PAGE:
“Every parent’s worst nightmare”. The phrase you only ever hear when the nightmare has come true for someone. Usually on the news, usually at a safe (for you) distance: close enough to your own circumstances to imagine the unimaginable horror.
Sometimes the nightmare comes too close, is too real. You see all its shades of horror, the grim, grey cast it lays over the present and the future. The fracture of lives, the detaching of the past into another, irrecoverable, country.
I won’t be the only parent to drop a fierce kiss on their child’s head on hearing news of tragedy; not the only one to lift sleeping small girls or boys out of bed, to hug them close and whisper into their hair.
When we have a child, we carve a piece from our heart and set it to live outside of ourselves. We admit ourselves hostages to fortune. Beyond the limits of our ability to comfort and protect lie dragons; spectres of illness and accident and harm. Like the monsters of my children’s fears, they lurk in dark corners and quiet moments; but unlike theirs, they are not to be banished with kisses and reason.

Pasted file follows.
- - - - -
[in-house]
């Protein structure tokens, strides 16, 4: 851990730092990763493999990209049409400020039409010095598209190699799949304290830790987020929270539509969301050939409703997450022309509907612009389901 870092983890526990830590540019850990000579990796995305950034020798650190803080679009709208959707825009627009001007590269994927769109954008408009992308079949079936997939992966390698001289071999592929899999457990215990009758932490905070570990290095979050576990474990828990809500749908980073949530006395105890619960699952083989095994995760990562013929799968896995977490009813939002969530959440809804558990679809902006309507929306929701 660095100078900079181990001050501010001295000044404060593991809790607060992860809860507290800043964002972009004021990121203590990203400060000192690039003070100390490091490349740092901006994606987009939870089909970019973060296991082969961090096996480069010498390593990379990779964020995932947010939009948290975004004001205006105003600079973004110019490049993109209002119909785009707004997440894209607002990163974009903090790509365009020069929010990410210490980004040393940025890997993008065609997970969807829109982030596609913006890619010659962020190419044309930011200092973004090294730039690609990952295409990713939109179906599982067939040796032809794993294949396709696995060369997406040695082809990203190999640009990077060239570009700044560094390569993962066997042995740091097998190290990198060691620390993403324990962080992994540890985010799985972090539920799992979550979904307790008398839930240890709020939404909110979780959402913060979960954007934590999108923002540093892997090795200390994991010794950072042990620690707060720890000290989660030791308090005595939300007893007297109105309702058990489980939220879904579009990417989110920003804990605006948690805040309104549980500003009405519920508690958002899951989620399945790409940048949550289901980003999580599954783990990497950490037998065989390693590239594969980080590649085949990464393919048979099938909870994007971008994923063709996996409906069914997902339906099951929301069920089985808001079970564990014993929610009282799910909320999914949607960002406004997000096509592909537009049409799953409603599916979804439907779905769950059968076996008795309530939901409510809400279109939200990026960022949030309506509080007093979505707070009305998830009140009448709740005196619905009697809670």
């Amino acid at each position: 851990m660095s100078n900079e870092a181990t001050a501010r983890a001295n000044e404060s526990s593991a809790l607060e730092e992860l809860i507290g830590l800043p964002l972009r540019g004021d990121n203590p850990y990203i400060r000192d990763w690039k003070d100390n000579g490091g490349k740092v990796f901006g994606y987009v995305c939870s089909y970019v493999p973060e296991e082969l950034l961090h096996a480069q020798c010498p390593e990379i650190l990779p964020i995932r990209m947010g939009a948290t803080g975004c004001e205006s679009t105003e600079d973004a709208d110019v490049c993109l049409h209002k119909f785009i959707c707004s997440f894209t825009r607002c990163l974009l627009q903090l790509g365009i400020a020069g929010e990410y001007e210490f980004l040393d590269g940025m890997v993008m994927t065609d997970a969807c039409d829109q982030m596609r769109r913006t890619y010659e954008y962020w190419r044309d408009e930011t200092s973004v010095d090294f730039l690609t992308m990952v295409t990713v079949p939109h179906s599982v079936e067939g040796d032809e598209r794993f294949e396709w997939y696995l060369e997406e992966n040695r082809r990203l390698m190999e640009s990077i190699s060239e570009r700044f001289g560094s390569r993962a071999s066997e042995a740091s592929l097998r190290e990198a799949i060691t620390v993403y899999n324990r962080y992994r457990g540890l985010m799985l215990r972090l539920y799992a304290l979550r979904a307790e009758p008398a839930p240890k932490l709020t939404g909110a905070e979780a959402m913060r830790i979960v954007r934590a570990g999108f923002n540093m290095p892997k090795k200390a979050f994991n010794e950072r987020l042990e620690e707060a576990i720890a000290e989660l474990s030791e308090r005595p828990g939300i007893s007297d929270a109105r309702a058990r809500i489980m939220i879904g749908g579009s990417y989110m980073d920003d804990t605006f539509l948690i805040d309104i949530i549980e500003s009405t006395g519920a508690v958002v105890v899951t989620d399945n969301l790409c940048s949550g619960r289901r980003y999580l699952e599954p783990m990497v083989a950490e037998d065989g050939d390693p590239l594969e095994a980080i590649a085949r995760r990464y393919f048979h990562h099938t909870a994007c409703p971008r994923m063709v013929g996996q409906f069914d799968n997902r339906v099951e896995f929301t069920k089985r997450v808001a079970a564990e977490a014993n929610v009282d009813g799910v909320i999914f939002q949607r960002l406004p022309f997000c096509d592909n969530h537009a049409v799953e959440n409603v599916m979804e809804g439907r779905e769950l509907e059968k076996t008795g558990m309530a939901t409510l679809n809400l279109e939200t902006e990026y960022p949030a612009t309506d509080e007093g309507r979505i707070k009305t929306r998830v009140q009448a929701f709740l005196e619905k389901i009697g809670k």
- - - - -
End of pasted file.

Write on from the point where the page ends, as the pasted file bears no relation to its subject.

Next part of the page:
How to baffle these malign fates? I can’t paint my children’s faces, to distract malevolent spirits from their beauty. I can’t, despite my faith, light candles and pray to guardian angels. I wonder sometimes if these primeval instincts have transferred to the digital age in the compulsion to forward emails, or retweet links, or “like” Facebook pages which deal with horrors affecting children: a subconscious attempt to placate and divert evil forces in a time when we have lost simpler or clearer beliefs.
Me? I think I hold my luck like water in my hands. Frightened even to gaze too closely at as I walk, lest my glance should trouble the reflection. Sometimes the gift of happy, healthy children feels impossibly fragile. So I walk, eyes ahead, trying not to hold on too tight.
Edited version of piece first posted in October 2012